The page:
NON-MOTORISED TRANSPORT IN URBAN AREAS: ON THE VERGE OF EXTINCTION OR HOPE FOR THE FUTURE?

The paper presents some results on traffic composition and trip characteristics in Indian urban areas, and presents arguements for a dedicated infrastructure for non-motorised vehicles (NMVs) in such areas. Some Indian urban traffic studies wrongly assume that the share of non-motorised traffic in cities will decrease sharply as city size increases. Their calculations ignore the facts that the roles of these non-motorised modes, including cycling and walking, change with increased city size, but continue to be important. This is confirmed by the statistical tables that are presented: (1) population and traffic composition for 14 Indian cities; (2) composition of trip flows on selected corridors in these cities; (3) estimated trip characteristics in urban areas; and (4) traffic composition in different areas of Delhi. Investment in a dedicated infrastructure for NMVs can directly address: (1) traffic congestion due to heterogeneous traffic; (2) transport air pollution; and (3) increased vulnerability of NMVs to traffic crashes. Such a structure provides hope for a future where non-polluting environmentally friendly NMV modes travel under safe conditions, also allowing efficient operation of motor vehicles.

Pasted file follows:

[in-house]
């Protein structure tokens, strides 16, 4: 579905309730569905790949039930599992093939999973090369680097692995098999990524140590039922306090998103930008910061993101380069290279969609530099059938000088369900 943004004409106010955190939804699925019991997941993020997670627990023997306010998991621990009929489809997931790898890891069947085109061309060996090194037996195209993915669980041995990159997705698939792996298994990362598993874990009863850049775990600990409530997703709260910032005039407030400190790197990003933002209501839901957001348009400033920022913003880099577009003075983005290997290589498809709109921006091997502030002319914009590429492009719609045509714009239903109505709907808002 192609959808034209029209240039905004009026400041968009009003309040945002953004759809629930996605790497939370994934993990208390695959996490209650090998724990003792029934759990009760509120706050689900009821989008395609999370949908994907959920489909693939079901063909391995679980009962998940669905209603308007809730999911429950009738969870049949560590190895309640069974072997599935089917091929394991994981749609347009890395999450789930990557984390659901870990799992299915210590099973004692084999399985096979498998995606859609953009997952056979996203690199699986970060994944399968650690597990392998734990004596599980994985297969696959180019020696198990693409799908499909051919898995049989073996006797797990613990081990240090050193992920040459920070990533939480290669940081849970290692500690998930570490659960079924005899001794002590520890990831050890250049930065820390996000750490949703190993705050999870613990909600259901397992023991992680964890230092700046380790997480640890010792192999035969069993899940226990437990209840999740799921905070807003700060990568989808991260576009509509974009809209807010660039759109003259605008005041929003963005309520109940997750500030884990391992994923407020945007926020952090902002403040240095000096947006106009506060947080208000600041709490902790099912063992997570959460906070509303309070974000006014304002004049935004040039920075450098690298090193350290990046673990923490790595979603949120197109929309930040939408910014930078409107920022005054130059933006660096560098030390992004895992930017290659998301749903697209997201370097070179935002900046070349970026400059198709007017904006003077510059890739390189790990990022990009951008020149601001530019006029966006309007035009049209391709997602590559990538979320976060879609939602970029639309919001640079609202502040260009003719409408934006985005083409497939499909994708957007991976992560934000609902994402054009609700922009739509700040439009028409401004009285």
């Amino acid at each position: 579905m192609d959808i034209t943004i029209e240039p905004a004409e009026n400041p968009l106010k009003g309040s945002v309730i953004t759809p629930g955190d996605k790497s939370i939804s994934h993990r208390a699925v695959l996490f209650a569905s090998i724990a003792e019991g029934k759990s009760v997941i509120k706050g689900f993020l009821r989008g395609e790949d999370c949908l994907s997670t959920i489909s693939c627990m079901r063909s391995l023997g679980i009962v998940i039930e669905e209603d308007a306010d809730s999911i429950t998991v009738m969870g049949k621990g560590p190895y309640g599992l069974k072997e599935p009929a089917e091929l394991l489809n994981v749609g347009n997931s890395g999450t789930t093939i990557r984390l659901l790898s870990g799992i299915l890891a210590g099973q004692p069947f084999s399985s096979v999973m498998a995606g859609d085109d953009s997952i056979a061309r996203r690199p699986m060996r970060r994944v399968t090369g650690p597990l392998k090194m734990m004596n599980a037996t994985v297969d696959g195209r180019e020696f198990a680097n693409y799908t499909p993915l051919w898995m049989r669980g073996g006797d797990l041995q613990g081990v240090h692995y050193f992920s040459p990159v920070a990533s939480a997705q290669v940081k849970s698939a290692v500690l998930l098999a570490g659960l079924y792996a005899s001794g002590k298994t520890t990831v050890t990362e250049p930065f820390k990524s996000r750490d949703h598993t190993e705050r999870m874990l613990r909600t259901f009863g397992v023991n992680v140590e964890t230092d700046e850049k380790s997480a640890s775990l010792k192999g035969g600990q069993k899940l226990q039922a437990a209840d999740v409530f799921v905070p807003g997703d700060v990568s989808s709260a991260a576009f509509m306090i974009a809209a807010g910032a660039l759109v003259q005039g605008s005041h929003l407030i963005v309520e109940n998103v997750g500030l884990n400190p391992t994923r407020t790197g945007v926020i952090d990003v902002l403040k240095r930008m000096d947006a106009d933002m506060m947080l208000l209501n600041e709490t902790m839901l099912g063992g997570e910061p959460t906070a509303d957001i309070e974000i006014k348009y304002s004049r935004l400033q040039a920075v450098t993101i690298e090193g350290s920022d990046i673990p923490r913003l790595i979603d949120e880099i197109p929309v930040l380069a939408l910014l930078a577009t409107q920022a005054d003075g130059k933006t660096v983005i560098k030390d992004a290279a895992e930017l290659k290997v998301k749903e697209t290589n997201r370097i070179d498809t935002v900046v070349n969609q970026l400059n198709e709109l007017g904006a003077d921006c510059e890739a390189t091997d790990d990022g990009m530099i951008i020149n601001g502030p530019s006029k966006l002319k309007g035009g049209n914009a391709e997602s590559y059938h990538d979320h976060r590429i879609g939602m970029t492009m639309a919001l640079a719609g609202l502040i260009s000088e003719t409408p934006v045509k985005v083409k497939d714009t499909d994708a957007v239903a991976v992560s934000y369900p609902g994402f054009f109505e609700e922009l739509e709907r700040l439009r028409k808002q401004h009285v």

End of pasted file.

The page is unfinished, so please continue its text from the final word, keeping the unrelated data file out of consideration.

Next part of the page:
• Availability:
  • Corporate Authors:

    Indian Roads Congress

    Jamnagar House, Shahjahan Road
    New Delhi,   India  110 011
  • Authors:
    • TIWARI, G
  • Publication Date: 1995-9

Language

  • English

Media Info

  • Features: References;
  • Pagination: p. 21-9
  • Serial:
    • Indian Highways
    • Volume: 23
    • Issue Number: 9
    • Publisher: Indian Roads Congress
    • ISSN: 0376-7256

Subject/Index Terms

Filing Info

  • Accession Number: 00719874
  • Record Type: Publication
  • Source Agency: Transport Research Laboratory
  • Files: ITRD
  • Created Date: Apr 26 1996 12:00AM